3. Gartner, Alan; Kohler, Mary Conway; Riessman, Frank (1971). Children teach children; learning by teaching (1st ed.). New York: Harper & Row. ISBN 978-0-06-013553-9.
  4. Safiye, Aslan (October 5, 2015). "Is Learning by Teaching Effective in Gaining 21st Century Skills? The Views of Pre-Service Science Teachers". Educational Sciences: Theory and Practice. 15 (6). ISSN 1303-0485.
  5. "About me" (in German). Jean-Pol Martins Weblog. 11 November 2008. Retrieved 10 June 2018.
  6. Kahl, von Reinhard (2005). Treibhäuser der Zukunft wie in Deutschland Schulen gelingen ; eine Dokumentation (2nd, überarb. Aufl. ed.). Berlin: Archiv der Zukunft [u.a.] ISBN 978-3-407-85830-6.
  7. Thimm, Katja (1 July 2002). "Guten Morgen, liebe Zahlen". Der Spiegel.
  8. Kahl, Reinhard (October 22, 2008). "Unterricht: Schüler als Lehrer". Zeit (in German).
  9. Stollhans, S. (2016). "Learning by teaching: developing transferable skills." (PDF). In Corradini, E.; Borthwick, K.; Gallagher-Brett, A. (eds.). Employability for languages: a handbook. Dublin: Researchpublishing.net. pp. 161–164. doi:10.14705/rpnet.2016.cbg2016.478. ISBN 978-1-908416-39-1.
  10. Grzega, Joachim; Schöner, Marion (4 July 2008). "The didactic model LdL (Lernen durch Lehren) as a way of preparing students for communication in a knowledge society". Journal of Education for Teaching. 34 (3): 167–175. doi:10.1080/02607470802212157.
  11. "Learning by teaching others is extremely effective – a new study tested a key reason why". 2018-05-04.
  12. Aslan, Safiye (2015). "Is Learning by Teaching Effective in Gaining 21st Century Skills? The Views of Pre-Service Science Teachers". Educational Sciences: Theory & Practice. 15 (6). doi:10.12738/estp.2016.1.0019.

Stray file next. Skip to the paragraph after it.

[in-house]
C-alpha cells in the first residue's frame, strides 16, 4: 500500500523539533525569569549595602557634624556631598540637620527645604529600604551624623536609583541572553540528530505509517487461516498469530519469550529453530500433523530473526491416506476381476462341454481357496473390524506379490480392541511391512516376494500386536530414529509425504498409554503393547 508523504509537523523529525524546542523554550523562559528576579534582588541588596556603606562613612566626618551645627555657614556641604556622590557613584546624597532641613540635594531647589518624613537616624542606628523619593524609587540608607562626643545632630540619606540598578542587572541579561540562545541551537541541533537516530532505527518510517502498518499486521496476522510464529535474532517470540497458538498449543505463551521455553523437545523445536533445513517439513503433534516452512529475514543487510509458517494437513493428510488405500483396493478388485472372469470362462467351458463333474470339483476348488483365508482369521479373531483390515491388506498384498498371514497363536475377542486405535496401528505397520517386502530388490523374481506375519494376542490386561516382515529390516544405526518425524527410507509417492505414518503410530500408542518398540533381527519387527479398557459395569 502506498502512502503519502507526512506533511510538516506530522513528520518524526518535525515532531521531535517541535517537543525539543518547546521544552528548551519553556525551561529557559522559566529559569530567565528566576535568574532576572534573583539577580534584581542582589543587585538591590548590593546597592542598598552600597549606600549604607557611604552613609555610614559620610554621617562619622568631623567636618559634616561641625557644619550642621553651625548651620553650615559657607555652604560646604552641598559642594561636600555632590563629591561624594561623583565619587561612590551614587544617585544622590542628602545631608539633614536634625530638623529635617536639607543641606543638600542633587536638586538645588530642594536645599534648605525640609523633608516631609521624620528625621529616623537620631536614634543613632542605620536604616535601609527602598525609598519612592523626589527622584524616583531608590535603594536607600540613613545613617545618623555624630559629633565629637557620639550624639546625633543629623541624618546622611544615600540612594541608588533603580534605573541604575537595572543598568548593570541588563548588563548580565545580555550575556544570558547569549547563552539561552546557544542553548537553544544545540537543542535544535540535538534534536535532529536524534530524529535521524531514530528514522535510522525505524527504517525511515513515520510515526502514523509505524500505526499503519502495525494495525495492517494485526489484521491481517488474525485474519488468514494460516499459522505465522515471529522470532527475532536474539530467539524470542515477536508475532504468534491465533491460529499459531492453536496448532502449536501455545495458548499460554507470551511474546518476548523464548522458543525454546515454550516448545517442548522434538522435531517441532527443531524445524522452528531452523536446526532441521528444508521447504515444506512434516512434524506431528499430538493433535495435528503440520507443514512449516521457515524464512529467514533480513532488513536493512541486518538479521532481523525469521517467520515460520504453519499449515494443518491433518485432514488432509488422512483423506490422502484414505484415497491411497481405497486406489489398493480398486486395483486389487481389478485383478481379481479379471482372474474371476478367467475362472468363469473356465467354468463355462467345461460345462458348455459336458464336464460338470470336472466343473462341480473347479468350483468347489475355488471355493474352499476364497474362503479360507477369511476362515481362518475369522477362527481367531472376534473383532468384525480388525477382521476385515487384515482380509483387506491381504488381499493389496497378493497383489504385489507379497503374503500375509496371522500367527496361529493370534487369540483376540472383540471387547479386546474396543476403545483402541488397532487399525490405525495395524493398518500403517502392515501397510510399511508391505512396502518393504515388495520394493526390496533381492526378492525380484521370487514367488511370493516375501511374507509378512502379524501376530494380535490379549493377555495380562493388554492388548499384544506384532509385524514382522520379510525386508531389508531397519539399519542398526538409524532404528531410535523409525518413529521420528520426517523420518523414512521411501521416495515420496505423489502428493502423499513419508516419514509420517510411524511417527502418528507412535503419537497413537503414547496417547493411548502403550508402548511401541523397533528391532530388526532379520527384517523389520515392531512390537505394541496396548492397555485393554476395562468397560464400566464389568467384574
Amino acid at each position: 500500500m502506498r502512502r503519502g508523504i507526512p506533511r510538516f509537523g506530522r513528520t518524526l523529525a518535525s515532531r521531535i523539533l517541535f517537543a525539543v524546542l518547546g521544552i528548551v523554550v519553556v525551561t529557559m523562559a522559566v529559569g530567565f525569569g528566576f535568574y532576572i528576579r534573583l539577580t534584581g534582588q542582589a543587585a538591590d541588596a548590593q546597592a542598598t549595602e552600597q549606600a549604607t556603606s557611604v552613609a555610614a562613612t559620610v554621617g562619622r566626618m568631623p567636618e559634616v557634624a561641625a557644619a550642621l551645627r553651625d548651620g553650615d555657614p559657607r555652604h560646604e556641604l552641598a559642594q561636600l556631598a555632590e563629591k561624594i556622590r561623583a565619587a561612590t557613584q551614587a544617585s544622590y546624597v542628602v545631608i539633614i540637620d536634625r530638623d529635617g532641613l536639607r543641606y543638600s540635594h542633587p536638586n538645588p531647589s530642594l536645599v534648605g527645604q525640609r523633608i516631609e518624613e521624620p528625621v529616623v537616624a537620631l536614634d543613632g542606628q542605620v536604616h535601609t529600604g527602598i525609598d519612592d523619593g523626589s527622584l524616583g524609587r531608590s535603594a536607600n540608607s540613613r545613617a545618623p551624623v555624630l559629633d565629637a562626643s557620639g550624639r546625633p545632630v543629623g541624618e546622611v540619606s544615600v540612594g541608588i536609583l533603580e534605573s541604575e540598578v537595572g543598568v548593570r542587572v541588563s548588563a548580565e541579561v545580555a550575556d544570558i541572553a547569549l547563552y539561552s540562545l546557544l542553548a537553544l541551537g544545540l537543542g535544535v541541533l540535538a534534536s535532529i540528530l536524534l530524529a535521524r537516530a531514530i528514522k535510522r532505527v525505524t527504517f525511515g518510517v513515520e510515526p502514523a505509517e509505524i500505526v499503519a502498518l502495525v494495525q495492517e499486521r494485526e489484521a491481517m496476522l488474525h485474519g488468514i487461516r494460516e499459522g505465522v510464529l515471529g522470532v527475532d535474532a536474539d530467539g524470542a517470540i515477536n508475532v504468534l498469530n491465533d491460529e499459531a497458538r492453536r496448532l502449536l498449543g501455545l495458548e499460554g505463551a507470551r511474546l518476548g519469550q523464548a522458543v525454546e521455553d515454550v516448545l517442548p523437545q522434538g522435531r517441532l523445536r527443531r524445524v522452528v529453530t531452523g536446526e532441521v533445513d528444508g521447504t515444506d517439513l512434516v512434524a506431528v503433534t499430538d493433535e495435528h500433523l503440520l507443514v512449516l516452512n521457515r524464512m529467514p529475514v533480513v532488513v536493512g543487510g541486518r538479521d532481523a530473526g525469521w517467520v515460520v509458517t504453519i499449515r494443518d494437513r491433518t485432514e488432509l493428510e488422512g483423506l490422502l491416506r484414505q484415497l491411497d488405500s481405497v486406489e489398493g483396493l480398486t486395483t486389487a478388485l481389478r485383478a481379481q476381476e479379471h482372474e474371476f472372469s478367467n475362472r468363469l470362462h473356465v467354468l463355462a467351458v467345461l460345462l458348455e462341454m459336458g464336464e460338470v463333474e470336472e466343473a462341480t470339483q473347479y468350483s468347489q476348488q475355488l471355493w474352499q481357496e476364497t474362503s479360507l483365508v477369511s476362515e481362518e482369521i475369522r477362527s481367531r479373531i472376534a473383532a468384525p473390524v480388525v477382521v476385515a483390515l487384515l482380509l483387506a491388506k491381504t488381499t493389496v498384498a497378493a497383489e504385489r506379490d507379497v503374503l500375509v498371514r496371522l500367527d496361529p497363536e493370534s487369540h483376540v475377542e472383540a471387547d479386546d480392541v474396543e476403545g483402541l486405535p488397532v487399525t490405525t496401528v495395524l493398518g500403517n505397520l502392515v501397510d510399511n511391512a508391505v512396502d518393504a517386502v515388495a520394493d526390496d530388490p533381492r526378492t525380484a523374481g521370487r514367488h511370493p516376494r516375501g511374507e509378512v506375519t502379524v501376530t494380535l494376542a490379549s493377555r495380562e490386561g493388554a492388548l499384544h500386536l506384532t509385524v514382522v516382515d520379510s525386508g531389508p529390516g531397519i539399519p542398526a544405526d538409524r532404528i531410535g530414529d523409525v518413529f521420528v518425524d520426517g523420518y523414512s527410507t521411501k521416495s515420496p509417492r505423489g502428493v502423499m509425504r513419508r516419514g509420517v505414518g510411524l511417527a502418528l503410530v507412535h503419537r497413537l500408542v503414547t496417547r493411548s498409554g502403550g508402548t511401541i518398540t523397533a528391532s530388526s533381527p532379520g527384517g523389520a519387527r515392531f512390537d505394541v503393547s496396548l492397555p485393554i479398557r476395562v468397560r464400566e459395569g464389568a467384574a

13. Bargh, John A.; Schul, Yaacov (1980). "On the cognitive benefits of teaching". Journal of Educational Psychology. 72 (5): 593–604. doi:10.1037/0022-0663.72.5.593.
  14. Koh, Aloysius Wei Lun; Lee, Sze Chi; Lim, Stephen Wee Hun (2018). "The learning benefits of teaching: A retrieval practice hypothesis". Applied Cognitive Psychology. 32 (3): 401–410. doi:10.1002/acp.3410.

Further reading

  • Grzega, Joachim; Klüsener, Bea (15 May 2011). "Learning by Teaching through Polylogues: Training Expert Communication in Information and Knowledge Societies Using LdL (Lernen durch Lehren)". Fachsprache. 33 (1–2): 17–35. doi:10.24989/fs.v33i1-2.1379.
  • Krüger, Rudolf (1975). Projekt Lernen durch Lehren : Schüler als Tutoren von Mitschülern. Bad Heilbrunn (Obb.): Klinkhardt. ISBN 978-3-7815-0243-7.
  • Martin, Jean-Pol (1985). Zum Aufbau didaktischer Teilkompetenzen beim Schüler : Fremdsprachenunterricht auf der lerntheoretischen Basis des Informationsverarbeitungsansatzes. Tübingen: Narr. ISBN 978-3-87808-435-8.
  • Martin, Jean-Pol (1994). Vorschlag eines anthropologisch begründeten Curriculums für den Fremdsprachenunterricht. Tübingen: Narr. ISBN 978-3-8233-4373-8.
  • Martin, Jean-Pol (2018). "Lernen durch Lehren: Konzeptualisierung als Glücksquelle". In Burow, Olaf-Axel; Bornemann, Stefan (eds.). Das Große Handbuch Unterricht & Erziehung in der Schule (in German) (1 ed.). Link, Carl. pp. 345–360. ISBN 9783556073360.
  • Martin, Jean-Pol; Oebel, Guido (2007). "Lernen durch Lehren: Paradigmenwechsel in der Didaktik?". Deutschunterricht in Japan. 12: 4–21. ISSN 1342-6575. (Author copy)
  • Schelhaas, Christine (2003). "Lernen durch Lehren" für einen produktions- und handlungsorientierten Fremdsprachenunterricht : ein praktischer Leitfaden mit zahlreichen kreativen Unterrichtsideen und reichhaltiger Materialauswahl (2nd, verb. Aufl. ed.). Marburg: Tectum-Verl. ISBN 978-3-8288-8548-6.
  • Skinner, Jody (June 3, 2018). "The Koblenz Model within Anglo-American Cultural Studies at German Universities". Developing Teachers.
  • Frick, Rosmarie (September 2005). "Students teach each other literature ( lernen durch lehren): Working with "The Curious incident of the dog in the night-time"". Humanising Language Teaching. 7 (5).